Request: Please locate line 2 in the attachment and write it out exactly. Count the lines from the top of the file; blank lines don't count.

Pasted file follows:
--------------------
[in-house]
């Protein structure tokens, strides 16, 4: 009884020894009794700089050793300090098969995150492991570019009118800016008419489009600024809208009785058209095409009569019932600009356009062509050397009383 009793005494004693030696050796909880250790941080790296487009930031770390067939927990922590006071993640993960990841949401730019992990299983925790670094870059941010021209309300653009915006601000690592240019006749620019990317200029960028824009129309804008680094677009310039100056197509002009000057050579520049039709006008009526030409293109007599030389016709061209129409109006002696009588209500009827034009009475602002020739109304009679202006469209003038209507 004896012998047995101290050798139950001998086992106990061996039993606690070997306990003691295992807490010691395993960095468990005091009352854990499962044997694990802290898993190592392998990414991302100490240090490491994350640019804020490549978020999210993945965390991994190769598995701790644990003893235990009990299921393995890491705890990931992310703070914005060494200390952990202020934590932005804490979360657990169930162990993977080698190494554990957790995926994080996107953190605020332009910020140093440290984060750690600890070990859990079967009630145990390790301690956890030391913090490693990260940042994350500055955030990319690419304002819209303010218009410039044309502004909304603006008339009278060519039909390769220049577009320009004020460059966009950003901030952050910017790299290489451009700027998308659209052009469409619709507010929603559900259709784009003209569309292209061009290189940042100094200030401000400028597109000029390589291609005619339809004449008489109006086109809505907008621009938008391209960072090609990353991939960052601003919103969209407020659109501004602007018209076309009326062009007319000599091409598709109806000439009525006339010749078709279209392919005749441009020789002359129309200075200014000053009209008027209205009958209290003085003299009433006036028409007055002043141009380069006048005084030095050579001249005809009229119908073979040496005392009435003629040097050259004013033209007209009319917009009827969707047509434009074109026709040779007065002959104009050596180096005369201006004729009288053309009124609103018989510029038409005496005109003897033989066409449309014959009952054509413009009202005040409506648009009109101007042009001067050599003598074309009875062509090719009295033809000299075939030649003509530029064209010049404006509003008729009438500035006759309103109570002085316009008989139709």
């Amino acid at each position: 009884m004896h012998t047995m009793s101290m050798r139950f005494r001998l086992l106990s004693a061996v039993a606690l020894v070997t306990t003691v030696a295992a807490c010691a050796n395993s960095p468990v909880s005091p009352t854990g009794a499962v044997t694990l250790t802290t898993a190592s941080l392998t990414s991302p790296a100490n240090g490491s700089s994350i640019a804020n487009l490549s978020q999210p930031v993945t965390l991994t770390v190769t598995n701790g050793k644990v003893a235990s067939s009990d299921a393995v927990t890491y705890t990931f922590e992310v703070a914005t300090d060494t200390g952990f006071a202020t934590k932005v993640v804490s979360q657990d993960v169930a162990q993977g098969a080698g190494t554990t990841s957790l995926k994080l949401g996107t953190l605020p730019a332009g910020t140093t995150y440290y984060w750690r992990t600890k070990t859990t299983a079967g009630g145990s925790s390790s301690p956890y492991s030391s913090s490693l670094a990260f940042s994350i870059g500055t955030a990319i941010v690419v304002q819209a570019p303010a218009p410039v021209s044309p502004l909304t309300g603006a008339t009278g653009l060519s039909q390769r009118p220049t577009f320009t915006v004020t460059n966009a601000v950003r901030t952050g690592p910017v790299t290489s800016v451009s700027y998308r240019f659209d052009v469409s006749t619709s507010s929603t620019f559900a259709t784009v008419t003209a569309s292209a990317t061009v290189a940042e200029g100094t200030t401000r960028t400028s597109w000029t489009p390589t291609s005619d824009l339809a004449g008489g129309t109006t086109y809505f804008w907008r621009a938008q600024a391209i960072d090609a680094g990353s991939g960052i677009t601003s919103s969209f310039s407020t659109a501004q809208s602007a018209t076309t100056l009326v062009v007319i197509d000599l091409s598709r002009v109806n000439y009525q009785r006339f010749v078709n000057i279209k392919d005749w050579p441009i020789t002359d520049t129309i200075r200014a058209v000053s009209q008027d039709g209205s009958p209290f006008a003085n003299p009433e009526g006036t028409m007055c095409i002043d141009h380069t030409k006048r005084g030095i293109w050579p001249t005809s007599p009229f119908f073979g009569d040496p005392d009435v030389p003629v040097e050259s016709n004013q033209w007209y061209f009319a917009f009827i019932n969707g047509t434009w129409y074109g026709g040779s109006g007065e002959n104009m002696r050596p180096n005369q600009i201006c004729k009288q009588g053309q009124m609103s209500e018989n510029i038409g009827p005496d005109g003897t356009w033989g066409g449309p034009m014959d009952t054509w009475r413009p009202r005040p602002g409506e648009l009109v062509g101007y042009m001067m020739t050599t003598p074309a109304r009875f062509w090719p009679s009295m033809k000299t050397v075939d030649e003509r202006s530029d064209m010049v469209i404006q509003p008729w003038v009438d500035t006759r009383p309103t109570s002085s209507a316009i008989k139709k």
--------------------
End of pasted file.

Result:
């Protein structure tokens, strides 16, 4: 009884020894009794700089050793300090098969995150492991570019009118800016008419489009600024809208009785058209095409009569019932600009356009062509050397009383 009793005494004693030696050796909880250790941080790296487009930031770390067939927990922590006071993640993960990841949401730019992990299983925790670094870059941010021209309300653009915006601000690592240019006749620019990317200029960028824009129309804008680094677009310039100056197509002009000057050579520049039709006008009526030409293109007599030389016709061209129409109006002696009588209500009827034009009475602002020739109304009679202006469209003038209507 004896012998047995101290050798139950001998086992106990061996039993606690070997306990003691295992807490010691395993960095468990005091009352854990499962044997694990802290898993190592392998990414991302100490240090490491994350640019804020490549978020999210993945965390991994190769598995701790644990003893235990009990299921393995890491705890990931992310703070914005060494200390952990202020934590932005804490979360657990169930162990993977080698190494554990957790995926994080996107953190605020332009910020140093440290984060750690600890070990859990079967009630145990390790301690956890030391913090490693990260940042994350500055955030990319690419304002819209303010218009410039044309502004909304603006008339009278060519039909390769220049577009320009004020460059966009950003901030952050910017790299290489451009700027998308659209052009469409619709507010929603559900259709784009003209569309292209061009290189940042100094200030401000400028597109000029390589291609005619339809004449008489109006086109809505907008621009938008391209960072090609990353991939960052601003919103969209407020659109501004602007018209076309009326062009007319000599091409598709109806000439009525006339010749078709279209392919005749441009020789002359129309200075200014000053009209008027209205009958209290003085003299009433006036028409007055002043141009380069006048005084030095050579001249005809009229119908073979040496005392009435003629040097050259004013033209007209009319917009009827969707047509434009074109026709040779007065002959104009050596180096005369201006004729009288053309009124609103018989510029038409005496005109003897033989066409449309014959009952054509413009009202005040409506648009009109101007042009001067050599003598074309009875062509090719009295033809000299075939030649003509530029064209010049404006509003008729009438500035006759309103109570002085316009008989139709």